While unfortunately there’s no way to get out of paying your bills, there are tactics you can employ to get those bills down as low as possible so you’re paying service providers like phone, cell and cable companies the bare minimum while still retaining all the services and perks you currently enjoy.
It may sound like a cliché, but, “don’t take no for an answer” is probably the number one tip in almost every case. You, as the client, really do have the upper hand because it’s more cost effective for a company to give in and cut you a break than it is for them to hunt down and recruit a new client. Companies that already have very low, fixed rates are unlikely to give you a deal, but most others will if you press them.
We’re programmed to believe that the rate we’re given is the best or only rate there is, and we just automatically pay it month after month. But the truth is if you handle it correctly, you can almost always strike a better deal.
According to How-to-Geek1, these are tried and true methods for getting better rates:
- Know the competition. You need leverage, so do some research to find out what competitors are offering. Write down the terms of your agreement (what features you have, how much data you use, etc.) and what you’re paying for the service you get, then head to competitors’ websites to find out what you would be paying if you had a contract with them instead. You can even call competitors to find out about current deals and offers. Having this information allows you to point out exactly how much extra you’re paying to be a customer of your current provider, and to suggest that you’d like them to be more competitive if they hope to keep you as a customer.
- Be prepared to walk. Ultimately, your willingness to keep saying “no” – and to mean it – until you’re given the deal you want will give you the best outcome. Tell yourself that you will leave if they don’t give you what you want, and you’ll put yourself in the, “what do I have to lose?” frame of mind, which is perfect for negotiating.
- Be polite. The customer service rep isn’t your enemy. In fact, they can be your strongest ally. Remember that customer service reps spend the day talking to irate customers, so if you position yourself as someone who is simply asking them to help you out of a jam, you may have better results. Make it clear that you aren’t upset with them or the company or service it provides, but that you just really need to get your bill down because your budget is really tight, or your spouse is hounding you to get the deal they saw another company offering. The rep may enjoy problem solving with someone who isn’t angry for a change.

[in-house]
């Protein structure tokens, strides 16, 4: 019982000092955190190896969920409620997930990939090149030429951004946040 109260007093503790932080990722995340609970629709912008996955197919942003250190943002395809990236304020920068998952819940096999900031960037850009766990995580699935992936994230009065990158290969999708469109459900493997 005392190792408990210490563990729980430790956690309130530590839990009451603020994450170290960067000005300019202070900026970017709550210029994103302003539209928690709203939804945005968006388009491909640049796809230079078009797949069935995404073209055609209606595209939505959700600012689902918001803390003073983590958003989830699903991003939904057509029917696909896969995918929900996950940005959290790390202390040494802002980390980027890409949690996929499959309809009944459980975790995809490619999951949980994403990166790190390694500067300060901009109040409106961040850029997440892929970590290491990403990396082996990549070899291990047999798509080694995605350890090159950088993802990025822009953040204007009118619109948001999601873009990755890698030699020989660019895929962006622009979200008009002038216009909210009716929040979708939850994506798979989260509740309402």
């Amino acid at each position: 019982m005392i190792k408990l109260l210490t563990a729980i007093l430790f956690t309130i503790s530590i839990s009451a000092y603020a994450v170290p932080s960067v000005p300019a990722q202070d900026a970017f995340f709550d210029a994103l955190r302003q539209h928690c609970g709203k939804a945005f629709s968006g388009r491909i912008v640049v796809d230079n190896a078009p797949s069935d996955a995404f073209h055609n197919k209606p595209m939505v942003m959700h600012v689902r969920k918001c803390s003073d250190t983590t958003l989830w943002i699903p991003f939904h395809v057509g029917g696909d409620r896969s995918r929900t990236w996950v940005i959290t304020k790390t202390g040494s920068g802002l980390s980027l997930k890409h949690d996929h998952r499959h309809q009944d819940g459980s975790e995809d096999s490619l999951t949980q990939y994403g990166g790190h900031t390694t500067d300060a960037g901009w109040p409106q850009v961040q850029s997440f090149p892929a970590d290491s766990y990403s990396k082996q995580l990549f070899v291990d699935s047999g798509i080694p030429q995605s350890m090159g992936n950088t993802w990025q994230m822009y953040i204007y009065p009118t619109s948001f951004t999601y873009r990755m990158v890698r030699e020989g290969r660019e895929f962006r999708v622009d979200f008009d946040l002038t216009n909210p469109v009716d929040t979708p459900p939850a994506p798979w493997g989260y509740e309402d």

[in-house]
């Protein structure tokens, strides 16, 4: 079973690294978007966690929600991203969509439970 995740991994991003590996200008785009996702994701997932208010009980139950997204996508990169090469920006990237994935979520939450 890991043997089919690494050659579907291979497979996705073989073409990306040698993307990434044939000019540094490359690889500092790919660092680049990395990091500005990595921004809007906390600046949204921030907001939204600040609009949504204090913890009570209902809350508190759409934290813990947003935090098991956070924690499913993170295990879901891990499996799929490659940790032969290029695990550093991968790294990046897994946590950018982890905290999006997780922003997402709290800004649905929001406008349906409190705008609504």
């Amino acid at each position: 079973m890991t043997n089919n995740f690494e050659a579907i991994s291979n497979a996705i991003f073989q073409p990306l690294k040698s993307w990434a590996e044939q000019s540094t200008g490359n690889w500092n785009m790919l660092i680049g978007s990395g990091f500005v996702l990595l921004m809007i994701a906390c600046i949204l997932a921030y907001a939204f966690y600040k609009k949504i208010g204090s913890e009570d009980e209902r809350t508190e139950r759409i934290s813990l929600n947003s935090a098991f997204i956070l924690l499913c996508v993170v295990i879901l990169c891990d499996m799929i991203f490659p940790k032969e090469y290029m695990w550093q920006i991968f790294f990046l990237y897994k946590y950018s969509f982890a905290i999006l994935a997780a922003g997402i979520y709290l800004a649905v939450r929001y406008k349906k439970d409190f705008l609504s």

- Talk to the right rep. You want to talk to someone in customer retention, so ask for that department when you call. If you’re questioned about why you need to speak with someone in that department, say you’re calling to cancel your service because it’s too expensive and they should immediately direct you to retention. If the company doesn’t have a retention department, ask to speak to a supervisor who will have more authority than the rep you’re currently speaking to.
- Know what you want to achieve. Have a number in mind, and don’t accept the first offer unless it happens to be exactly what you want (which is unlikely to happen). This is the point when it’s critical to know what competitors offer because you can continue to point out how much more you’re paying than you would be if you moved over to the competition. It’s also at this point that you may have to say, “thanks, but no thanks.” If you’re firm enough, odds are they will continue to come back with better deals until you’re happy – or until you really do walk away.
- Don’t sign a contract. Contracts lock you into a rate you can’t negotiate your way out of until the term is over, and they often also come with a bunch of stuff you don’t want. What you do want is a better rate right now, and you won’t sign any sort of contract to get it. End of story.
- Remember to confirm and set a reminder to renegotiate. Once you get the deal you want, remember to check your bill the next time it comes in to ensure that you were actually given everything you asked for at the new rate you negotiated. It’s also wise to set a reminder to renegotiate again in the future. You may have been given a lower rate for a short term, so once that period is over you’ll have to start from scratch again. But at least you enjoyed a period of much lower rates in the interim!
416407B CAN/US (08/18)